This is an archived article that was published on sltrib.com in 2016, and information in the article may be outdated. It is provided only for personal research purposes and may not be reprinted.
State trust lands officials reaped nearly $3.7 million Wednesday in a land auction that included 2,491 acres of farmland straddling the Emery-Grand county line along the Green River.
Officials with the Utah School and Institutional Trust Lands Administration (SITLA) are now considering a proposal to sell a 640-acre section on the southern tip of Comb Ridge in San Juan County. This scenic spot, located 6 miles west of Bluff on State Route 163, is included in the proposed Bears Ears National Monument and the conservation area proposed under the Utah Public Lands Initiative. The historic Hole-in-the-Rock Trail passes through the property.
The sale comes at the request of the Hole in the Rock Foundation, a nonprofit that conducts historic pioneer re-enactments celebrating southern Utah's heritage. The foundation will host a public meeting on the proposed sale in Bluff on June 7, according to SITLA Deputy Director Kim Christy.
If SITLA approves the sale, the parcel would go on the block at the agency's October auction in Salt Lake City. SITLA hosts auctions once or twice a year to sell some of the 3 million acres of trust land that remains in state hands. Proceeds are deposited in a $2 billion endowment supporting Utah schools.
The Hole in the Rock proposal is already sparking opposition from Friends of Cedar Mesa, the stewardship group based in Bluff.
"We don't want it to be in private hands because it's a place the public has used for a long time," said the group's executive director, Josh Ewing. "It doesn't matter who is proposing this."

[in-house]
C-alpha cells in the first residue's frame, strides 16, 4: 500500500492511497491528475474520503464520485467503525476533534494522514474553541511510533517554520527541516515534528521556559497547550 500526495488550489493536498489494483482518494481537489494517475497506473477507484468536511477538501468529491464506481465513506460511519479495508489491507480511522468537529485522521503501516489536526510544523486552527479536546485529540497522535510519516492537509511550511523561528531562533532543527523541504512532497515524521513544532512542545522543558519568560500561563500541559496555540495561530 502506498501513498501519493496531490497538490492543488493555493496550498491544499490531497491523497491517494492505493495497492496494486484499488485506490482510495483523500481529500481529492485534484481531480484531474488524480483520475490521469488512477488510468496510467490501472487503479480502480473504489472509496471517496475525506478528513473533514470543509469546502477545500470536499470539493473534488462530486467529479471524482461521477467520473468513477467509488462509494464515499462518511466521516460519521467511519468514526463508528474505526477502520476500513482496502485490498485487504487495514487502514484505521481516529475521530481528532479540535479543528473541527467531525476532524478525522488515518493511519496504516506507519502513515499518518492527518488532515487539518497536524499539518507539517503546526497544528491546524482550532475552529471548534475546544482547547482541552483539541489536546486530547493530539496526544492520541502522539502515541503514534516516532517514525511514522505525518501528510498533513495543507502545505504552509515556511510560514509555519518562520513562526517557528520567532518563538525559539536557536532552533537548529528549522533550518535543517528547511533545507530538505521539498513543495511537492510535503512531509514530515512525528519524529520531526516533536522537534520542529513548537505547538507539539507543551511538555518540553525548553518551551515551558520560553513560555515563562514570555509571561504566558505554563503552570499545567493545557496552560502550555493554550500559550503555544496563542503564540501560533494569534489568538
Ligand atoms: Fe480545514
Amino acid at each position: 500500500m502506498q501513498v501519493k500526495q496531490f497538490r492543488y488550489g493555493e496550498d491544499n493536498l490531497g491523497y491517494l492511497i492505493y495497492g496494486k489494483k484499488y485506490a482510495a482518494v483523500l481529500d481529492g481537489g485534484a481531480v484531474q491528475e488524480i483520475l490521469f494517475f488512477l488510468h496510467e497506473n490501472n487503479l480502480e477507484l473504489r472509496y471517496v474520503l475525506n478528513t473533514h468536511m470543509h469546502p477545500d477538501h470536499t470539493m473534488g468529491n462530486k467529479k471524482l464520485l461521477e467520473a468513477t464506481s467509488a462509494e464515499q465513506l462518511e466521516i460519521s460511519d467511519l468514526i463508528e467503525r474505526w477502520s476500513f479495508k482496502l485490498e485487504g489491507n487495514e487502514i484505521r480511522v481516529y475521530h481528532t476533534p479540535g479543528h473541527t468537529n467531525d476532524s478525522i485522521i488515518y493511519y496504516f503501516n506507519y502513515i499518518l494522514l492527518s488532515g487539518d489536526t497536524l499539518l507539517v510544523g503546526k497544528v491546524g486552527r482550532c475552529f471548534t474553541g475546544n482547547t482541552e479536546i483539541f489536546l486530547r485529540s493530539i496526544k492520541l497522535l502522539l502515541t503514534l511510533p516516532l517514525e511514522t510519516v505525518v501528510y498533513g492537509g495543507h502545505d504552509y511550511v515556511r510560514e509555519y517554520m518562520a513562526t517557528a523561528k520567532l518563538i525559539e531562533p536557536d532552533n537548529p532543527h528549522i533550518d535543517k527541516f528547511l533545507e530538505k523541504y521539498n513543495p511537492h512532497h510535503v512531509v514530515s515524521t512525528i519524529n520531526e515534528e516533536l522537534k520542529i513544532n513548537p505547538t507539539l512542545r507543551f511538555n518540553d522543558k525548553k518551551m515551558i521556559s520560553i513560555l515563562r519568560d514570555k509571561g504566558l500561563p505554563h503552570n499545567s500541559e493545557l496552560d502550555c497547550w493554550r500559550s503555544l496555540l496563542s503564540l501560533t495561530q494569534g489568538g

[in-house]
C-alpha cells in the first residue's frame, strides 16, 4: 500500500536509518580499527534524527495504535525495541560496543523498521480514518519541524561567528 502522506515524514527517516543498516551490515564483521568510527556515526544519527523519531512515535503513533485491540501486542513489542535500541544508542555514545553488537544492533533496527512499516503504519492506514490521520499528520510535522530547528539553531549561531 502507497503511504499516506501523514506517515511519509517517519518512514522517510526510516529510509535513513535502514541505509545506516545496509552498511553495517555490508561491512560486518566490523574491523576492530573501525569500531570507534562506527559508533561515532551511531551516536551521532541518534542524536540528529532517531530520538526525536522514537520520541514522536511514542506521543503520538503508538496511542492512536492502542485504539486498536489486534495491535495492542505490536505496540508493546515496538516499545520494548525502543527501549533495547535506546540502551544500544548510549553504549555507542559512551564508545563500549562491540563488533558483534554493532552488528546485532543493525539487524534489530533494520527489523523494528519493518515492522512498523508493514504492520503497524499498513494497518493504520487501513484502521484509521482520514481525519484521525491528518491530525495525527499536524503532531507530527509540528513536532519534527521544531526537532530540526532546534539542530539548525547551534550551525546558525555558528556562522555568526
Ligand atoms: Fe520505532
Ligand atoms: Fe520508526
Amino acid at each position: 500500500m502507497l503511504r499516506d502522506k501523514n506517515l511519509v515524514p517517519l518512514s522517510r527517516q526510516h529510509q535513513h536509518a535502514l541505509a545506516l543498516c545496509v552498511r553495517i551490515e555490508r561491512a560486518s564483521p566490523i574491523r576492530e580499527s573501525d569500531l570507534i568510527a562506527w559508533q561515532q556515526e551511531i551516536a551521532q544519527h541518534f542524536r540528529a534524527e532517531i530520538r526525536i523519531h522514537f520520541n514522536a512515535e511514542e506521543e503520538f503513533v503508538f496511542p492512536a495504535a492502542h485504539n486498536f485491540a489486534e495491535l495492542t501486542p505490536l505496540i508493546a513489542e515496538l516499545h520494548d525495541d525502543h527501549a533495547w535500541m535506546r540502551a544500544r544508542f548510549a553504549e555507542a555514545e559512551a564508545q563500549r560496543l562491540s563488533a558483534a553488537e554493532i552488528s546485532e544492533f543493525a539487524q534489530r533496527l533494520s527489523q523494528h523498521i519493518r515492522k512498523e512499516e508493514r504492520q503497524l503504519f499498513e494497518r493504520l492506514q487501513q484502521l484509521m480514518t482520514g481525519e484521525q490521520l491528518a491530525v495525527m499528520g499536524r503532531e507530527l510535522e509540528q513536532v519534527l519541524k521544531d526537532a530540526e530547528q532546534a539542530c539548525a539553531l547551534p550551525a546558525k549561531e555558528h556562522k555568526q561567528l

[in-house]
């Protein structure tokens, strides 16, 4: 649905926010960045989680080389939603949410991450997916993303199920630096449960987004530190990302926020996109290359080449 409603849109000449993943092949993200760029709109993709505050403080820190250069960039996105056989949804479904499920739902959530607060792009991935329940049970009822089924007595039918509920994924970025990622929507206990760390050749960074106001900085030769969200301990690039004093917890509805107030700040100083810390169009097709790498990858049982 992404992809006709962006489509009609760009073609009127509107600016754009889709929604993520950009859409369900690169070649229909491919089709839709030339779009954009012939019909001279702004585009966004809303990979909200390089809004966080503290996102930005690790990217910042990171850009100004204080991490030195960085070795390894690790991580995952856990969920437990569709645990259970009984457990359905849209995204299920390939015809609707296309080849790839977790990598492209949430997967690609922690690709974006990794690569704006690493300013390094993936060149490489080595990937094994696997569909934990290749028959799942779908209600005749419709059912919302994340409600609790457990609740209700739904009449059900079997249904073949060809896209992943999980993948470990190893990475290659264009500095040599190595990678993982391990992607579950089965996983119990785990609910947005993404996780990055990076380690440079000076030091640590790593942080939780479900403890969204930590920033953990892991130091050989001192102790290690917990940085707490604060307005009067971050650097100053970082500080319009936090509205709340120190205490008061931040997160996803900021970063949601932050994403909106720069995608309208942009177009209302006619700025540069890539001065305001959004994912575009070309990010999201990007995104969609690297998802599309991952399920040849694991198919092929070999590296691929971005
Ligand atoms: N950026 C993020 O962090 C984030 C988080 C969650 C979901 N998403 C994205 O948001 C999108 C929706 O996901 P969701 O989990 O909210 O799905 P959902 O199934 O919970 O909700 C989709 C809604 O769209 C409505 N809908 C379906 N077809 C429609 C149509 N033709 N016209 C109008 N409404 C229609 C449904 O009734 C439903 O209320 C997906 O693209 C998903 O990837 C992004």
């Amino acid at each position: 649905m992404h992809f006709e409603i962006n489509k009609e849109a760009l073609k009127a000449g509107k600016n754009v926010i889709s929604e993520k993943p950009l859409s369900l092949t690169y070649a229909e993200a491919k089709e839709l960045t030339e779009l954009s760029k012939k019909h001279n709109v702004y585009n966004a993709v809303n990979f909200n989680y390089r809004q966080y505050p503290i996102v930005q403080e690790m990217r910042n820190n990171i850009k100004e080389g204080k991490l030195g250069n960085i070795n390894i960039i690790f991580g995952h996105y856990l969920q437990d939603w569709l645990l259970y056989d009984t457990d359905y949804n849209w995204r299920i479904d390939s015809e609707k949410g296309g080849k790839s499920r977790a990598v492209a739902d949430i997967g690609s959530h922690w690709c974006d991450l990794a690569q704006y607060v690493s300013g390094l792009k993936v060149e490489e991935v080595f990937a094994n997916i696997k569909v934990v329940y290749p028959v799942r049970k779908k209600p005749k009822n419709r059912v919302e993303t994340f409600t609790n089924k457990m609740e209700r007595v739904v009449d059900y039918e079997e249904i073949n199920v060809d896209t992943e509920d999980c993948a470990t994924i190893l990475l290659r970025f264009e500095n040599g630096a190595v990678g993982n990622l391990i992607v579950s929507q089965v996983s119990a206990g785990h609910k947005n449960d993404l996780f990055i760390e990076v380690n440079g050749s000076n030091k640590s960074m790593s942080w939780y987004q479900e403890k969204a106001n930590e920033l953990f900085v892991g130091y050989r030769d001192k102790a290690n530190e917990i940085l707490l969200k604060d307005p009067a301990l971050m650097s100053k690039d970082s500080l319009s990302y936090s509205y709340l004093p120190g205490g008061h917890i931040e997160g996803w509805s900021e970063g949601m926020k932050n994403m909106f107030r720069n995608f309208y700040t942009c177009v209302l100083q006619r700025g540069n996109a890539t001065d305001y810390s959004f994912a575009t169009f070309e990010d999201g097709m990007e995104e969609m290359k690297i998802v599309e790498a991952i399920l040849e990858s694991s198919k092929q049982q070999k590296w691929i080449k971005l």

The Hole in the Rock Foundation, he said, is "not guaranteed to be the successful bidder."
The land includes places used for camping and a trailhead accessing the distinctive sandstone fin separating Comb and Butler washes. This ridge extends about 30 miles north, almost to Bears Ears Buttes.
"This area deserves to be protected as proposed in the Public Lands Initiative," Ewing said.
Christy and three other SITLA staffers plan to attend the June 7 meeting. The agency is sensitive to the public access concerns and archaeology associated with the property, according to Christy, and hopes to construct a sale that addresses them. Before a sale would be authorized, the land would be surveyed for cultural resources.
"In the event we find archaeological sites, we implement deed restriction so that those areas are appropriately protected," Christy said.
For Wednesday's sale, the big prize was land that Green River Farms has leased for growing alfalfa near Green River. Known for its melons, the farm nominated the land for sale with the intent of acquiring it to expand its operations. But Green River was not the only one interested in acquiring these noncontiguous lots that totaled nearly 2,500 acres. Bidding started at $1.7 million and climbed to $2.1 million by the time the gavel fell with Green River winning the property, according to Christy.
A 1.1-acre lot in Manila sold for $40,050, while four 1-acre lots at Garfield County's Widtsoe townsite sold for $8,000 apiece. A 240-acre lot in the Big Plain area, 18 miles east of Hurricane on State Route 59, fetched $540,000. Two parcels in Daniels Canyon, south of Heber City, sold for $150,000 and $325,000. Both are along U.S. Highway 40 and are located in steep terrain near Daniels Summit.
Three parcels in Beaver County's Indian Creek failed to attract the minimum bids, pegged at about $725 per acre.
All told, 11 of 16 of the parcels on the block sold, covering 4,047 acres scattered around the state.